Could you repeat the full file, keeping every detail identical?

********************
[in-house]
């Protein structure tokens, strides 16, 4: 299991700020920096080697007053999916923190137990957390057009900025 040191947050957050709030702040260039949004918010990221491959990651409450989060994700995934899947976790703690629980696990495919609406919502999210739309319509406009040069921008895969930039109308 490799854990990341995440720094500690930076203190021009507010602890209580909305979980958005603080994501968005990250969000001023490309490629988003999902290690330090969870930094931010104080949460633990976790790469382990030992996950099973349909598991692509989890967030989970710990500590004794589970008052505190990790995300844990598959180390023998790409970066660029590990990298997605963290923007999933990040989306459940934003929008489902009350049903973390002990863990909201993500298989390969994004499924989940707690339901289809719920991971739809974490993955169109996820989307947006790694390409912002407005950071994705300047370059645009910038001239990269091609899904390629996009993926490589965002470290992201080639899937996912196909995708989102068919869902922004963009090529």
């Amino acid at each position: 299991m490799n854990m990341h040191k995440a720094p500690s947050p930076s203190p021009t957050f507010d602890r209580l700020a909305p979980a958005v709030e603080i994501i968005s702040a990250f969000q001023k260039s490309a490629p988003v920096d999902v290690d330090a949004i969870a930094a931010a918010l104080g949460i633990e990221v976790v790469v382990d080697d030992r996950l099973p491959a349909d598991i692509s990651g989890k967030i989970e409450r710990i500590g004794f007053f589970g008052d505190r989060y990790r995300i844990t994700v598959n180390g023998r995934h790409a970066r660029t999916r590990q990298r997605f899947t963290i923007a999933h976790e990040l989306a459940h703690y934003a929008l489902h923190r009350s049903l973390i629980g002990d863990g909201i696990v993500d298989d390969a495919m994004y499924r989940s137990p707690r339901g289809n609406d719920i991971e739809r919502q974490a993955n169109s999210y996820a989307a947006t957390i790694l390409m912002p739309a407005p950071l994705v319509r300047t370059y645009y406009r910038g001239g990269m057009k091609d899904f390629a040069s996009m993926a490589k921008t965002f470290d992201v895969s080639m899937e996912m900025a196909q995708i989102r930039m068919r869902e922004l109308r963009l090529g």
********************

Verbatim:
[in-house]
């Protein structure tokens, strides 16, 4: 299991700020920096080697007053999916923190137990957390057009900025 040191947050957050709030702040260039949004918010990221491959990651409450989060994700995934899947976790703690629980696990495919609406919502999210739309319509406009040069921008895969930039109308 490799854990990341995440720094500690930076203190021009507010602890209580909305979980958005603080994501968005990250969000001023490309490629988003999902290690330090969870930094931010104080949460633990976790790469382990030992996950099973349909598991692509989890967030989970710990500590004794589970008052505190990790995300844990598959180390023998790409970066660029590990990298997605963290923007999933990040989306459940934003929008489902009350049903973390002990863990909201993500298989390969994004499924989940707690339901289809719920991971739809974490993955169109996820989307947006790694390409912002407005950071994705300047370059645009910038001239990269091609899904390629996009993926490589965002470290992201080639899937996912196909995708989102068919869902922004963009090529």
């Amino acid at each position: 299991m490799n854990m990341h040191k995440a720094p500690s947050p930076s203190p021009t957050f507010d602890r209580l700020a909305p979980a958005v709030e603080i994501i968005s702040a990250f969000q001023k260039s490309a490629p988003v920096d999902v290690d330090a949004i969870a930094a931010a918010l104080g949460i633990e990221v976790v790469v382990d080697d030992r996950l099973p491959a349909d598991i692509s990651g989890k967030i989970e409450r710990i500590g004794f007053f589970g008052d505190r989060y990790r995300i844990t994700v598959n180390g023998r995934h790409a970066r660029t999916r590990q990298r997605f899947t963290i923007a999933h976790e990040l989306a459940h703690y934003a929008l489902h923190r009350s049903l973390i629980g002990d863990g909201i696990v993500d298989d390969a495919m994004y499924r989940s137990p707690r339901g289809n609406d719920i991971e739809r919502q974490a993955n169109s999210y996820a989307a947006t957390i790694l390409m912002p739309a407005p950071l994705v319509r300047t370059y645009y406009r910038g001239g990269m057009k091609d899904f390629a040069s996009m993926a490589k921008t965002f470290d992201v895969s080639m899937e996912m900025a196909q995708i989102r930039m068919r869902e922004l109308r963009l090529g």